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Skeptic Summary #232

By The Staff
Posted on: 4/18/2009

Holy man, Hitchens, pirates, unranking, scary debate, SkeptiCamp, porno (!!) and more!

Week ending April 18, 2009 (Vol 6, #14)

Welcome to the Skeptic Summary, a quick week-in-review guide to the Skeptic Friends Network and the rest of the skeptical world.

Forum Highlights:
Harvard Chaplain supports death for apostates - Or maybe he doesn’t, really.

Hitchens SLAPS Todd Friel, evangelical idiot! - Who said debating religionists can’t be fun?

Somali pirates: the rest of the story - Arrrrrrgh, not the Flyin’ Spagetti Monster’s pirates: these are baddies!

Editor’s Choice: Outrage as Amazon “deranks” gay books - Massive flagging, hack or internal decision? Time will tell.

From the Archives: Be afraid… be very afraid - A scary debate with a non-religious(?) ID-ist (starting on page 15).

New Article This Week:
SkeptiCamp Atlanta: A Personal Overview - Our own Simon went to SkeptiCamp Atlanta, and all he got was a T-shirt and a bunch of new ideas.

Kil’s Evil Pick:
Green Porno” — Whoa! Here is the series of short videos produced, directed by and starring Isabella Rossellini for the Sundance Channel, on the reproductive habits of animals. And hey, these shorts are great. They are a creatively original concept, realized, and also happen to be scientifically accurate, mostly.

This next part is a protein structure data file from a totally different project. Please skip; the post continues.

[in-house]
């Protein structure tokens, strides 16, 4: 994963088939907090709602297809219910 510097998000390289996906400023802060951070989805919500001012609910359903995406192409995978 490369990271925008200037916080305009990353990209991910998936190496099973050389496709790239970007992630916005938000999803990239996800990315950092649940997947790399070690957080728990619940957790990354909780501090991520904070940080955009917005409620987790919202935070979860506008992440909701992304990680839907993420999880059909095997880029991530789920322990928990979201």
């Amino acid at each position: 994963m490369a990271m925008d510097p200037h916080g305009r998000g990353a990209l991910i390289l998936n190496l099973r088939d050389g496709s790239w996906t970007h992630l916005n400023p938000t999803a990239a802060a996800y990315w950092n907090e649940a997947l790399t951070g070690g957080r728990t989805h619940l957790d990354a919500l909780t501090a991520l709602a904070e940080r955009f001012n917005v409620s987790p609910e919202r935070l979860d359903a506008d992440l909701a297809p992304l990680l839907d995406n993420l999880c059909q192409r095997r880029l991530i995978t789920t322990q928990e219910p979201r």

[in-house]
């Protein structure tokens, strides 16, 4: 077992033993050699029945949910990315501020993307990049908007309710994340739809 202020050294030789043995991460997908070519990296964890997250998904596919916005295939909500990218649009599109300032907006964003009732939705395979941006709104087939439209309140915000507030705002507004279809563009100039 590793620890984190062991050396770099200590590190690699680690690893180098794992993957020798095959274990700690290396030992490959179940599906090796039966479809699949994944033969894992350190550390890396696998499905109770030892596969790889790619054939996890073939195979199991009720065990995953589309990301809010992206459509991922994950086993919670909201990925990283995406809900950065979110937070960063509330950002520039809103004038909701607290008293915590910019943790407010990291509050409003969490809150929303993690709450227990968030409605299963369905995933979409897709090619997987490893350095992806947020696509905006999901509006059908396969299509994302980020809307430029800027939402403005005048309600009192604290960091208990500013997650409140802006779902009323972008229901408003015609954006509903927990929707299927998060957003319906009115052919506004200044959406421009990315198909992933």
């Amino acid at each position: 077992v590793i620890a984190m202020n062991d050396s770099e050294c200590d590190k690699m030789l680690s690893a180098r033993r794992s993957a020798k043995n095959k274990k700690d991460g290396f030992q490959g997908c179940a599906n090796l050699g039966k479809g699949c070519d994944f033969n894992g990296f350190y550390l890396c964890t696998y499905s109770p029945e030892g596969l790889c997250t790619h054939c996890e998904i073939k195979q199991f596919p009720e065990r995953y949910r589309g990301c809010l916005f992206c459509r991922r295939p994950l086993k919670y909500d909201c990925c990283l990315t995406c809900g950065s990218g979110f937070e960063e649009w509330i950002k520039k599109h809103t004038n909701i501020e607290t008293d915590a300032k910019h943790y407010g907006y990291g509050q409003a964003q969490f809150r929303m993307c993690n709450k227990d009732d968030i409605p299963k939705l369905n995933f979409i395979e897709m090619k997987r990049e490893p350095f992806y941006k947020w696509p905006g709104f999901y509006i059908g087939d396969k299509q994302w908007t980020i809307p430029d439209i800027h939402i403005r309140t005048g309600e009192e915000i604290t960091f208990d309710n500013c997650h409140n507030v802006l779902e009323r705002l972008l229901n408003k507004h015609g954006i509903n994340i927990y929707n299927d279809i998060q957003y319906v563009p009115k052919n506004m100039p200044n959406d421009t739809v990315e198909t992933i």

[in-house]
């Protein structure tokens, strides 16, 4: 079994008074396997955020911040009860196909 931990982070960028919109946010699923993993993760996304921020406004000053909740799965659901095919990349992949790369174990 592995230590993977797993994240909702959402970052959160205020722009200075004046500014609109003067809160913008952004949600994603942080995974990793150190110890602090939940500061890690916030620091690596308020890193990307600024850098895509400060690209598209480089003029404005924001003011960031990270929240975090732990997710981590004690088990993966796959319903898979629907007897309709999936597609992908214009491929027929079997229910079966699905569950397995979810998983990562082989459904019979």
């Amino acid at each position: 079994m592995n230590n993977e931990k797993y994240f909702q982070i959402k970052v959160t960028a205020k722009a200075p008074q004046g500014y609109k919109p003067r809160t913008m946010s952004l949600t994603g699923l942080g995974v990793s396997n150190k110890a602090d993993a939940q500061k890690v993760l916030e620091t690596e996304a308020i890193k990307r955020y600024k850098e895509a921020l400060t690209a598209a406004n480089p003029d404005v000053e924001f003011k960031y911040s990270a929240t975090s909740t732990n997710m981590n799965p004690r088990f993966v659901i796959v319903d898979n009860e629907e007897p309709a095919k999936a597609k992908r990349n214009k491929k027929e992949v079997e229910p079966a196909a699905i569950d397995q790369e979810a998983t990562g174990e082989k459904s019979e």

The link above takes you to Green Porno 2, which is the channel’s default link to the series. I could find no direct link that starts you out at the beginning of the series. There is a link on the site to all the Green Porno 1 episodes, so don’t fret about it.

The first episode of the Green Porno 2 features is called Why Vagina. Rossellini explores the wonder of compatible vaginas and penises. You don’t want to miss that, do you?

There are two possible outcomes: if the result confirms the hypothesis, then you’ve made a measurement. If the result is contrary to the hypothesis, then you’ve made a discovery.
— Enrico Fermi

Chat Highlights:
Wednesday: Chat started with giraffes fighting, the Cox-Zucker Machine, bus driving and a US Navy rescue. Things got a bit more serious when talk migrated over to politics and the recent teabagging, though obviously not by much. This was followed by forum talk and the birth and evolution of writing. Eventually the conversation morphed into the origin of religious celebrations, mostly pertaining to Pagan and Christian holidays. The night ended with bad jokes, at least for me anyways…

Come chat with us.

New Members This Week:

(Not a member? Become one today!)

Elsewhere in the World:
Cancer jabs, good or bad? The Mail’s in two minds

PodBlack Cat: Review Of Supersense: Why We Believe In The Unbelievable

The Skeptics’ Circle #109: The Credibility Crisis Edition

What if Fox News threw a tea party and nobody came?

What’s New by Bob Park

Got some skeptic news items? Send them to us, and we’ll think about adding them.

Book of the Week:
SuperSense: Why We Believe in the Unbelievable, by Bruce M. Hood.